Thanks to solar energy, residents of the village of Doula, nestled in the mountains of northern Lebanon, can finally treat themselves to ice cream for the first time in two years, a true luxury in a country where the heat crushes it and eats it. Power outages.
Since Lebanon’s economy collapsed in 2019 after decades of corruption and mismanagement, it has been without electricity for more than an hour a day.
Last winter, Doula village benefited from three hours of daily electricity from private generators.
“The kids have been asking for ice cream for two years and now it’s finally time,” exults Jacqueline Younes, owner of Village Supermarket.
“We’re waiting for our first ice cream order to arrive,” he enthuses.
“Solar energy is no longer an option, it is a necessity. Without the panels, the village (of Tula) would have no electricity,” explains engineer Eli Gerij.
He built a 185-panel solar farm on the grounds of the church with a group of volunteers who raised more than 100,000 euros from expats in Tula.
These volunteers worked with the municipality to run the village generator with solar power, reducing fuel costs while running the village.
Solar power now helps keep the lights on for 17 hours, the engineer says.
Private generators are very expensive, and a growing number of individuals, companies and public institutions are switching to solar power not for environmental reasons, but because of a lack of choice.
– Crossing the Solar Milestone –
In Lebanon, rooftops and parking lots are filled with solar panels, powering entire villages and the only functional traffic lights in Beirut, thanks to a local NGO.
An hour from Tula, the Spinneys supermarket chain is installing panels in the car park and on the roof of its Jbeil branch to reduce bills caused by using generators.
“I think we will save half of our energy costs with solar panels in Jabeel,” said Hassan Ezeldine, head of Gray McKenzie Retail Lebanon, which owns Spinneys.
He says the company regularly spends $800,000 to $1.4 million a month on electricity for its diesel-powered generators.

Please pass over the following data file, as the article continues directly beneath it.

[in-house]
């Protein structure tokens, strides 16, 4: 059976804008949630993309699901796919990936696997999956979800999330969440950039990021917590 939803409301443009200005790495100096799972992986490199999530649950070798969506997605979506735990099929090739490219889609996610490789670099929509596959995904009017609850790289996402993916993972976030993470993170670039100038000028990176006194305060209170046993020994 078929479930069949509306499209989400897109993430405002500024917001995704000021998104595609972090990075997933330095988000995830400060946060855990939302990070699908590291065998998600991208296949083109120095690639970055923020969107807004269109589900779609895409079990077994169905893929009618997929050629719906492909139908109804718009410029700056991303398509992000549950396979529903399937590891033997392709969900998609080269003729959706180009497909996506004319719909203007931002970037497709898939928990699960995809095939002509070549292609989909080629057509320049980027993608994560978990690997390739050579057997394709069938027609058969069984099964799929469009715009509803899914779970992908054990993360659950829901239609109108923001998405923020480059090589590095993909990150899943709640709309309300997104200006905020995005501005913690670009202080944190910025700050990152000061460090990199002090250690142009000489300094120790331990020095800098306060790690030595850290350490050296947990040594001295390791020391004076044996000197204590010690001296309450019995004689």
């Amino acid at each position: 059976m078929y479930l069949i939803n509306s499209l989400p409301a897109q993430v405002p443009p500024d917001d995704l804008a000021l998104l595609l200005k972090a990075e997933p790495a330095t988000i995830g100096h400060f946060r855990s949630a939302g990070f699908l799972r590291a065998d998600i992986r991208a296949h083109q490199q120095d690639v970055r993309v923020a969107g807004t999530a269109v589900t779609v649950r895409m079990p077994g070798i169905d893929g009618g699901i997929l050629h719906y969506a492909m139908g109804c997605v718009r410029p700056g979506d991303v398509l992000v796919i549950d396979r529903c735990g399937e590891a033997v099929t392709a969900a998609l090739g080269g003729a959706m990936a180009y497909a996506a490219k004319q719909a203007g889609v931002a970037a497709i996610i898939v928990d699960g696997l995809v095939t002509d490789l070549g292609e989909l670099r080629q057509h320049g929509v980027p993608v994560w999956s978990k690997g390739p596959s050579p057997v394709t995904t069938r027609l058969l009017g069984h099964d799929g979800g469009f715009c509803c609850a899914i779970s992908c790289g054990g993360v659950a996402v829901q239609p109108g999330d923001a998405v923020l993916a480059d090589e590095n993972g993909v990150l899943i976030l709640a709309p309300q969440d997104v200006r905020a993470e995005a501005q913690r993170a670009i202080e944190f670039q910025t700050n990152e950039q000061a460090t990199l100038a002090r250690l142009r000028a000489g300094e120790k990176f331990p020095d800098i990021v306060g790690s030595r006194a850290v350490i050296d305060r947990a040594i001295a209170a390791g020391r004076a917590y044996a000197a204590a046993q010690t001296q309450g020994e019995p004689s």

“The cost of generators today is dramatic. It’s a disaster. »
His company had been considering integrating solar power for years, and the crisis finally convinced him, he says.
Housewife Zeina Sayegh says she paid about $6,000 to install solar power in her Beirut apartment last summer, when the state eliminated most gasoline subsidies.
By then she was the only one who had passed the milestone in her building and was still dependent on a generator subscription.
This year, nine neighbors joined her and covered the roof with metal bars.
Having switched to 100% solar power, it must reduce its electricity use at night, but in return receives continuous electricity in the summer, a luxury.
“I’m so comfortable like this, I feel like I’m in control of the electricity, and I wouldn’t have it any other way,” she says.
– Expensive change –
But in a country facing severe poverty and savers losing their bank deposits, switching to solar remains a costly undertaking.
Many Lebanese had to sell their car, jewelry or land to finance the transition.
Before the crisis, only a few companies offered solar power installations.
But strong demand has opened the door to “anyone who wants to sell solar systems,” says Antoine Schaum of solar energy company Free Energy.
Demand for cash-strapped and donor-dependent municipalities has also risen, and political interference is increasing, he said.
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